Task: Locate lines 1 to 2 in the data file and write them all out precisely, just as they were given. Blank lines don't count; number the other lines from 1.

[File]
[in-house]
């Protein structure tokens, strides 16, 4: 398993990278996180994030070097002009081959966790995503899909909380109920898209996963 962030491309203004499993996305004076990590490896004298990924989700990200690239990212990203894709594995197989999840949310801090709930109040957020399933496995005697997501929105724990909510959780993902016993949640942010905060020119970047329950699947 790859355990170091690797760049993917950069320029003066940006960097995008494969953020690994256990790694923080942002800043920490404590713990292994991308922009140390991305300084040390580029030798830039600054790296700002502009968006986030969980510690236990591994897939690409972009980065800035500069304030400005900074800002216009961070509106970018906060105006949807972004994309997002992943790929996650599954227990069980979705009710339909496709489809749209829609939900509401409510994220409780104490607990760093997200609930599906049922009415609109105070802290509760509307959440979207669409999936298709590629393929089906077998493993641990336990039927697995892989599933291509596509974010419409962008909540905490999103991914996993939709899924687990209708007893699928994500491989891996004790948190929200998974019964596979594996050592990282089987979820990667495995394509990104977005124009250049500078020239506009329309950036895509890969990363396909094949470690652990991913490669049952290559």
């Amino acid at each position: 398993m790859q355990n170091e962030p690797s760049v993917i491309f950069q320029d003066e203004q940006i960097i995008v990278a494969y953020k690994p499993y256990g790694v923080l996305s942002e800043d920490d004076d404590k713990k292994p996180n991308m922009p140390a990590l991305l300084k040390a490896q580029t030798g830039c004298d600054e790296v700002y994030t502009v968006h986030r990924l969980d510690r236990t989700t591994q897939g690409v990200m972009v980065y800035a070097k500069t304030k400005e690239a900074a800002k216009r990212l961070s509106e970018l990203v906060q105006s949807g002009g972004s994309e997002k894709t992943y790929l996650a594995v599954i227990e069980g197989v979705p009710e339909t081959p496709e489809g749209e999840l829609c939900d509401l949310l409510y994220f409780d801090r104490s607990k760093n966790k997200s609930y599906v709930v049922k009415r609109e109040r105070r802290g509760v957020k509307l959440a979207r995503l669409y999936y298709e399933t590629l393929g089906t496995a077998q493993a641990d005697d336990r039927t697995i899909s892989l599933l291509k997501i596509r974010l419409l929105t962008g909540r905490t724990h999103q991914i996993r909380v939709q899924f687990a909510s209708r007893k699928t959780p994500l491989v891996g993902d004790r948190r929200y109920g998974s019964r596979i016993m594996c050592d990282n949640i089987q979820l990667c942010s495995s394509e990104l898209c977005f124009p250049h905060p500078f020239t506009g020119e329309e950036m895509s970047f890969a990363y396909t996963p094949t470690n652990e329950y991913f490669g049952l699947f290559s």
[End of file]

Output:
[in-house]
């Protein structure tokens, strides 16, 4: 398993990278996180994030070097002009081959966790995503899909909380109920898209996963 962030491309203004499993996305004076990590490896004298990924989700990200690239990212990203894709594995197989999840949310801090709930109040957020399933496995005697997501929105724990909510959780993902016993949640942010905060020119970047329950699947 790859355990170091690797760049993917950069320029003066940006960097995008494969953020690994256990790694923080942002800043920490404590713990292994991308922009140390991305300084040390580029030798830039600054790296700002502009968006986030969980510690236990591994897939690409972009980065800035500069304030400005900074800002216009961070509106970018906060105006949807972004994309997002992943790929996650599954227990069980979705009710339909496709489809749209829609939900509401409510994220409780104490607990760093997200609930599906049922009415609109105070802290509760509307959440979207669409999936298709590629393929089906077998493993641990336990039927697995892989599933291509596509974010419409962008909540905490999103991914996993939709899924687990209708007893699928994500491989891996004790948190929200998974019964596979594996050592990282089987979820990667495995394509990104977005124009250049500078020239506009329309950036895509890969990363396909094949470690652990991913490669049952290559």